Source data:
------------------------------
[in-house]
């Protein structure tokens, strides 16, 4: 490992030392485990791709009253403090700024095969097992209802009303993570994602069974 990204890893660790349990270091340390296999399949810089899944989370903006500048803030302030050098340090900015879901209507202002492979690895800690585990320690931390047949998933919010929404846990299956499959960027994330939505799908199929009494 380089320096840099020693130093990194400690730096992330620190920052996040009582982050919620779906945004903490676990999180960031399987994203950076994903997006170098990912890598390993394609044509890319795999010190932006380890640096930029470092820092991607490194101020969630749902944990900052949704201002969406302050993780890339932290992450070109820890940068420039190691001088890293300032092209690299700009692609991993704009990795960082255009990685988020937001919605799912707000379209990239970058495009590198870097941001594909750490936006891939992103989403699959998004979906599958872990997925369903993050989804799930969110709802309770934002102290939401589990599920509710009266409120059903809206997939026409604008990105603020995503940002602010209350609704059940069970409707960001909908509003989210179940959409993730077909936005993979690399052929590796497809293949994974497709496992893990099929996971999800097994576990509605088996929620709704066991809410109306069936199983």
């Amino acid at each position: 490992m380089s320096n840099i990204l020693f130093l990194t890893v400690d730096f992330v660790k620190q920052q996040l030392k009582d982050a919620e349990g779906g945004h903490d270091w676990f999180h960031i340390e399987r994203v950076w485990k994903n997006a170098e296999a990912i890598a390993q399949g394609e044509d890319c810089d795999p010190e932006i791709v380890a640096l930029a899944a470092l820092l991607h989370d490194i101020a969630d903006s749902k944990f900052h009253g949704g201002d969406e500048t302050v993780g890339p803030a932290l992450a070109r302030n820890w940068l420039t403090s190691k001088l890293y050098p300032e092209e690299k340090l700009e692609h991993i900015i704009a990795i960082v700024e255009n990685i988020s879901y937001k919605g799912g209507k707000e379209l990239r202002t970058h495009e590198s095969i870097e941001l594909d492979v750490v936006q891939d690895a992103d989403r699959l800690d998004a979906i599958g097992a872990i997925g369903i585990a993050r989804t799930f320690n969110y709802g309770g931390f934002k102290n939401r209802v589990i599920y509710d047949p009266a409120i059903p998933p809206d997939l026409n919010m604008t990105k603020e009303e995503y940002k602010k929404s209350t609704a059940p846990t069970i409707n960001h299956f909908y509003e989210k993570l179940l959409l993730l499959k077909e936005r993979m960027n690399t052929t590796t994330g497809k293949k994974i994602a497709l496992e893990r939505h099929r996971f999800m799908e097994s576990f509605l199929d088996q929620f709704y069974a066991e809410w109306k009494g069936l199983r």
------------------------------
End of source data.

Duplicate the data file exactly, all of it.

[in-house]
């Protein structure tokens, strides 16, 4: 490992030392485990791709009253403090700024095969097992209802009303993570994602069974 990204890893660790349990270091340390296999399949810089899944989370903006500048803030302030050098340090900015879901209507202002492979690895800690585990320690931390047949998933919010929404846990299956499959960027994330939505799908199929009494 380089320096840099020693130093990194400690730096992330620190920052996040009582982050919620779906945004903490676990999180960031399987994203950076994903997006170098990912890598390993394609044509890319795999010190932006380890640096930029470092820092991607490194101020969630749902944990900052949704201002969406302050993780890339932290992450070109820890940068420039190691001088890293300032092209690299700009692609991993704009990795960082255009990685988020937001919605799912707000379209990239970058495009590198870097941001594909750490936006891939992103989403699959998004979906599958872990997925369903993050989804799930969110709802309770934002102290939401589990599920509710009266409120059903809206997939026409604008990105603020995503940002602010209350609704059940069970409707960001909908509003989210179940959409993730077909936005993979690399052929590796497809293949994974497709496992893990099929996971999800097994576990509605088996929620709704066991809410109306069936199983």
């Amino acid at each position: 490992m380089s320096n840099i990204l020693f130093l990194t890893v400690d730096f992330v660790k620190q920052q996040l030392k009582d982050a919620e349990g779906g945004h903490d270091w676990f999180h960031i340390e399987r994203v950076w485990k994903n997006a170098e296999a990912i890598a390993q399949g394609e044509d890319c810089d795999p010190e932006i791709v380890a640096l930029a899944a470092l820092l991607h989370d490194i101020a969630d903006s749902k944990f900052h009253g949704g201002d969406e500048t302050v993780g890339p803030a932290l992450a070109r302030n820890w940068l420039t403090s190691k001088l890293y050098p300032e092209e690299k340090l700009e692609h991993i900015i704009a990795i960082v700024e255009n990685i988020s879901y937001k919605g799912g209507k707000e379209l990239r202002t970058h495009e590198s095969i870097e941001l594909d492979v750490v936006q891939d690895a992103d989403r699959l800690d998004a979906i599958g097992a872990i997925g369903i585990a993050r989804t799930f320690n969110y709802g309770g931390f934002k102290n939401r209802v589990i599920y509710d047949p009266a409120i059903p998933p809206d997939l026409n919010m604008t990105k603020e009303e995503y940002k602010k929404s209350t609704a059940p846990t069970i409707n960001h299956f909908y509003e989210k993570l179940l959409l993730l499959k077909e936005r993979m960027n690399t052929t590796t994330g497809k293949k994974i994602a497709l496992e893990r939505h099929r996971f999800m799908e097994s576990f509605l199929d088996q929620f709704y069974a066991e809410w109306k009494g069936l199983r």